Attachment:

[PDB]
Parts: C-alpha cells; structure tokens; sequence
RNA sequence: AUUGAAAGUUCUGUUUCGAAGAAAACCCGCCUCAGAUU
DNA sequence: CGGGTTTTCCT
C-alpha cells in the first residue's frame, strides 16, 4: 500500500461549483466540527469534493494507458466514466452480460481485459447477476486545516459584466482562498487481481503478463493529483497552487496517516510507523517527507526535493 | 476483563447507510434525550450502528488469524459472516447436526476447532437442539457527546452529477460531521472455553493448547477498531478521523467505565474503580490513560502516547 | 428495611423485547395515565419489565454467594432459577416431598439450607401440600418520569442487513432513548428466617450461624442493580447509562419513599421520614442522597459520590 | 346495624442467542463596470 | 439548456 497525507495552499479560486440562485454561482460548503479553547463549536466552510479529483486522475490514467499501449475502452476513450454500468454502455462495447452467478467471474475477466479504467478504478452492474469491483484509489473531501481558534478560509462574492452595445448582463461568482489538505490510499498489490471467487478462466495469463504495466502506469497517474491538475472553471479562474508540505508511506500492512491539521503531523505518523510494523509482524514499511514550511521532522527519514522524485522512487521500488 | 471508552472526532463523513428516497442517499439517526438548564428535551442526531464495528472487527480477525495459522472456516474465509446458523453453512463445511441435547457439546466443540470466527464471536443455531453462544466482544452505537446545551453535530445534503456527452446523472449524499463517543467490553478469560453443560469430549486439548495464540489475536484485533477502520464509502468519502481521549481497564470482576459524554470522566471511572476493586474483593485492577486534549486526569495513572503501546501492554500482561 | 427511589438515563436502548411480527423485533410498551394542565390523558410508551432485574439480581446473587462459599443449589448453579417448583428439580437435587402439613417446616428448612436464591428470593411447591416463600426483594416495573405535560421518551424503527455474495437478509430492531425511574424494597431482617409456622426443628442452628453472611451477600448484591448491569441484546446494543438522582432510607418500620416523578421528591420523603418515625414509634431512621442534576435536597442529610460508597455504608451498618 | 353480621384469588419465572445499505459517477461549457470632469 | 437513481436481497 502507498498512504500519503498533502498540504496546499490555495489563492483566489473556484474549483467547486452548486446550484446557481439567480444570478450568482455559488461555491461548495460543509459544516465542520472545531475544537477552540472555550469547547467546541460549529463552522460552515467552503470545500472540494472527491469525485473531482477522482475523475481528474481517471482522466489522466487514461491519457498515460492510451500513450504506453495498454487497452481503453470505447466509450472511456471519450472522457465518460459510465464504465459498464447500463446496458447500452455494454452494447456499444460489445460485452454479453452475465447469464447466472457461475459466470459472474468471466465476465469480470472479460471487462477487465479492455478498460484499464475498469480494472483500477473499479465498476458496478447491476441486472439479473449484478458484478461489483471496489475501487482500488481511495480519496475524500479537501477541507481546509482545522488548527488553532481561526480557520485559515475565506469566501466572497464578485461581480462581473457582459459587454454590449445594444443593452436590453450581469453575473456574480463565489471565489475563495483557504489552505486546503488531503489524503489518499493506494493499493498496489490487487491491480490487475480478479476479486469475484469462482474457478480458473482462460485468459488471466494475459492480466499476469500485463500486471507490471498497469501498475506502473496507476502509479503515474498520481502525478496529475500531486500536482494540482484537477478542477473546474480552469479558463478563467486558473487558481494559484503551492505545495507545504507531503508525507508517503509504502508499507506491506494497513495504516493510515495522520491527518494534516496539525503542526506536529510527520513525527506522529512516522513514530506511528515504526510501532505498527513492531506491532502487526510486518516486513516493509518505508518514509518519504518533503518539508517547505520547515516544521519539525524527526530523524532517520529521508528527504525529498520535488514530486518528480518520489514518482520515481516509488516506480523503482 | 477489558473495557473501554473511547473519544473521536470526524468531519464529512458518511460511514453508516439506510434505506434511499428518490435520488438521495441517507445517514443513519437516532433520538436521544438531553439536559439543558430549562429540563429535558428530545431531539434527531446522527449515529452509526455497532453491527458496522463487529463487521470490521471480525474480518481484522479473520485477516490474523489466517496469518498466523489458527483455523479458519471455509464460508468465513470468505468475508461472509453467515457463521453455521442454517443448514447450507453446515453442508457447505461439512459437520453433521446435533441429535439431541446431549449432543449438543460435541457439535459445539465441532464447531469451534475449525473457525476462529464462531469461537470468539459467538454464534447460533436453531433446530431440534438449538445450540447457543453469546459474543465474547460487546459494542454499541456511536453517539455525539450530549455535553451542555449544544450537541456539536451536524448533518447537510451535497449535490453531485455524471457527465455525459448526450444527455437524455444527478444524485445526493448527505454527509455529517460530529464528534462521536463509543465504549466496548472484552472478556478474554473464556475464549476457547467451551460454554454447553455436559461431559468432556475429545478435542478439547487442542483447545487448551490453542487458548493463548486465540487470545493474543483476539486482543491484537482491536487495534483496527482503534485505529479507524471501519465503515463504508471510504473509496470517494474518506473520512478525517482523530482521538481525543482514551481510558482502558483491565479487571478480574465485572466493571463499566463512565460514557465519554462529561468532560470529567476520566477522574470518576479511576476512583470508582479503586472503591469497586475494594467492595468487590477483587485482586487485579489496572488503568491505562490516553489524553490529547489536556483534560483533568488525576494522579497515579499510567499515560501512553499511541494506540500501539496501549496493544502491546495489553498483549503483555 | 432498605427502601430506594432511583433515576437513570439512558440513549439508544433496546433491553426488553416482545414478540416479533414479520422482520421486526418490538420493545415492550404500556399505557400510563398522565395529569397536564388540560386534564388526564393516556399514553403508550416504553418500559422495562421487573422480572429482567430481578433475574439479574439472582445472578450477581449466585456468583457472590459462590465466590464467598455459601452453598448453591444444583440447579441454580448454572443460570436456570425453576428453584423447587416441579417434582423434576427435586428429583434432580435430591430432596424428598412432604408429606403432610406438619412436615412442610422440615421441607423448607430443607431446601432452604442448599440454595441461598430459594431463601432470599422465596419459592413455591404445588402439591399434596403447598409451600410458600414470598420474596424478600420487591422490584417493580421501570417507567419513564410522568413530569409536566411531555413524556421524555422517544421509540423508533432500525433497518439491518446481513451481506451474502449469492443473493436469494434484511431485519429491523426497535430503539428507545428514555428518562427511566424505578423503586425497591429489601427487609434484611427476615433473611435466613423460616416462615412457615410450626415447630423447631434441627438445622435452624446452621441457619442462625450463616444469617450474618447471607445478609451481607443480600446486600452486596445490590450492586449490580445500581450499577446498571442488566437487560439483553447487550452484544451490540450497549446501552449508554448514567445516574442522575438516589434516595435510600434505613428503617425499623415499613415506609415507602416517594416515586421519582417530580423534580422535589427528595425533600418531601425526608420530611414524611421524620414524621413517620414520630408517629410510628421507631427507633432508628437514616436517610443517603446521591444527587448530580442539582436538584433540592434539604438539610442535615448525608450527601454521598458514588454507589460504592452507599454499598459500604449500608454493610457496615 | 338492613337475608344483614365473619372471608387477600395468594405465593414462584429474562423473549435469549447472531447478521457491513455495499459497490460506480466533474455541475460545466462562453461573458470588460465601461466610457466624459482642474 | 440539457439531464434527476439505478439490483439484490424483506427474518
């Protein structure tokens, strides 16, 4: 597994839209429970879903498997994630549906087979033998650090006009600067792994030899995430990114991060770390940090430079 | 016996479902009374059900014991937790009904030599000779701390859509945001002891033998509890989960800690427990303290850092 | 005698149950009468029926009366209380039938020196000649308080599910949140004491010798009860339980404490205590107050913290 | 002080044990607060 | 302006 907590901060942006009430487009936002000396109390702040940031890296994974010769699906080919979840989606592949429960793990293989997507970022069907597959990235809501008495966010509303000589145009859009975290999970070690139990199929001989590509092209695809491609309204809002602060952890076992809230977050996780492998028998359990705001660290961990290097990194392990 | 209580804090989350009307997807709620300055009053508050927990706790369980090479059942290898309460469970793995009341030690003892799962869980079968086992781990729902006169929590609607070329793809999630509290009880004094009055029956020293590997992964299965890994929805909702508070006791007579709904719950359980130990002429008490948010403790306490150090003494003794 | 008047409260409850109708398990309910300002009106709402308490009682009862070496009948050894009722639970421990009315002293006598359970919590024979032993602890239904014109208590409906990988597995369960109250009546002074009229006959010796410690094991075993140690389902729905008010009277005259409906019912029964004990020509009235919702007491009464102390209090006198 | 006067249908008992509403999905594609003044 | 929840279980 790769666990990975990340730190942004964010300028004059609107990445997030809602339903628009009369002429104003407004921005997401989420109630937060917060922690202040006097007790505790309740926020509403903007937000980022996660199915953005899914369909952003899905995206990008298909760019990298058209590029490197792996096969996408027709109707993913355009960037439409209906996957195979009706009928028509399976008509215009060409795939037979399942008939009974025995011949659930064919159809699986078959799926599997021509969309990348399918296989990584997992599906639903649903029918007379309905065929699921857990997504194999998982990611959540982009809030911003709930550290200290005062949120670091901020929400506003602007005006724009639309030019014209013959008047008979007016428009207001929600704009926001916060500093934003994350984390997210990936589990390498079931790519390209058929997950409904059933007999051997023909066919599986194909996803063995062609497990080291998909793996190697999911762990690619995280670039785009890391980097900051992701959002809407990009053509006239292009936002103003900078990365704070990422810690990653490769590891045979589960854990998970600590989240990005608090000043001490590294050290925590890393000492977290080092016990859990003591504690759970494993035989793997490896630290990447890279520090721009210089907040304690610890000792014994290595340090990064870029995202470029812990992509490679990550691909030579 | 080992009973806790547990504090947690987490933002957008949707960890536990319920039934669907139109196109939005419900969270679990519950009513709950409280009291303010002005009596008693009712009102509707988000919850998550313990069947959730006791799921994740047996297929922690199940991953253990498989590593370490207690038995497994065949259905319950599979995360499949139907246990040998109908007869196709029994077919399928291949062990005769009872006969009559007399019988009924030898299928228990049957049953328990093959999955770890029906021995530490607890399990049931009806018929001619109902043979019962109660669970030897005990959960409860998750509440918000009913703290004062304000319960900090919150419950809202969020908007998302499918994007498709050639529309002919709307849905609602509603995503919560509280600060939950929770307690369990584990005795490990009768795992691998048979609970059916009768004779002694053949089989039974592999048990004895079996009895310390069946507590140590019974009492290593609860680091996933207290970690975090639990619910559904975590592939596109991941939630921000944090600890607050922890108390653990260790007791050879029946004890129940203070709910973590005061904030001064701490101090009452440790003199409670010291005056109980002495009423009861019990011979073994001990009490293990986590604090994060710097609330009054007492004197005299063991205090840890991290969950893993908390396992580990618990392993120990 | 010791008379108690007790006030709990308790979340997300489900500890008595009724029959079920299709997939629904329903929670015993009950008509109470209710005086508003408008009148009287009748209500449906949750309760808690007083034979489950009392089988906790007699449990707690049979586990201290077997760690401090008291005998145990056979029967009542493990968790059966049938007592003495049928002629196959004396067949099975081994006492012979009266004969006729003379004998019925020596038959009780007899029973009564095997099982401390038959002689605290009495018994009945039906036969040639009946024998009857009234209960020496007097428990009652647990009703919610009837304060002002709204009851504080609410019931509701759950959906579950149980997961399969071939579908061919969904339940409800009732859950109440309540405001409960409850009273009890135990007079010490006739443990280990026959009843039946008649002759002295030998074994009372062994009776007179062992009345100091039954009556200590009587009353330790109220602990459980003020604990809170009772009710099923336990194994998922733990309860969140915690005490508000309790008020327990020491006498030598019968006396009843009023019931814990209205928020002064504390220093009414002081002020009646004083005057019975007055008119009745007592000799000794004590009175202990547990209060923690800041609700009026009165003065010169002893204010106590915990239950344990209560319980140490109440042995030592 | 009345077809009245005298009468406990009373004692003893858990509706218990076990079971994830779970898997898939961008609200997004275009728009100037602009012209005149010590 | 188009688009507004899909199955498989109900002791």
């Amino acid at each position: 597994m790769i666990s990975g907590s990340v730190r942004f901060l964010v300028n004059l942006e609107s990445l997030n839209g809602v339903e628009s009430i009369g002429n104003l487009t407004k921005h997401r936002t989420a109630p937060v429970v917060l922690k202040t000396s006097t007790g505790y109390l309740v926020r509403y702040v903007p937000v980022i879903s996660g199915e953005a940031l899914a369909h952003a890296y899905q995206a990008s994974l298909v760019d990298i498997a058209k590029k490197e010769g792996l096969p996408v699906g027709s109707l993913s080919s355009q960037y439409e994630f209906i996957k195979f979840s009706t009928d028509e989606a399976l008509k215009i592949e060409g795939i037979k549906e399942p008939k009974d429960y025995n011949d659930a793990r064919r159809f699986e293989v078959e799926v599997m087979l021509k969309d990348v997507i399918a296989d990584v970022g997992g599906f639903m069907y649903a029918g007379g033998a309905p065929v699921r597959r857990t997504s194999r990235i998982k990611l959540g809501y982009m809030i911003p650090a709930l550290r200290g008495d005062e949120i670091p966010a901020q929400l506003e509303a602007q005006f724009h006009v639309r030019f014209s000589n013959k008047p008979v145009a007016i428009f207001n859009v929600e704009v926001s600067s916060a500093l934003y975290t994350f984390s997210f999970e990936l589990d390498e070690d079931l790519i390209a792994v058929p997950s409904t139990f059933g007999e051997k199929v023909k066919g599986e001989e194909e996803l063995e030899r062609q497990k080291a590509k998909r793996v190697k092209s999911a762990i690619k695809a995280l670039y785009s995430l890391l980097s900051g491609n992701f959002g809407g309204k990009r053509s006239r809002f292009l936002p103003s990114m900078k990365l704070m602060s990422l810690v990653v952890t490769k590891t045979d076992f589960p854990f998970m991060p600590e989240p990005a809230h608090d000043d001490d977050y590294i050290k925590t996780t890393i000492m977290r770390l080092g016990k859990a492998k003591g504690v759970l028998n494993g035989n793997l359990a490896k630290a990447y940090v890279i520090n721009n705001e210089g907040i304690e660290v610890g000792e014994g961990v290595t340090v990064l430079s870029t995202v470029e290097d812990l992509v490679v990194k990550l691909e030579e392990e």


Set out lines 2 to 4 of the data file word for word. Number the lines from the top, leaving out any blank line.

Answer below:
Parts: C-alpha cells; structure tokens; sequence
RNA sequence: AUUGAAAGUUCUGUUUCGAAGAAAACCCGCCUCAGAUU
DNA sequence: CGGGTTTTCCT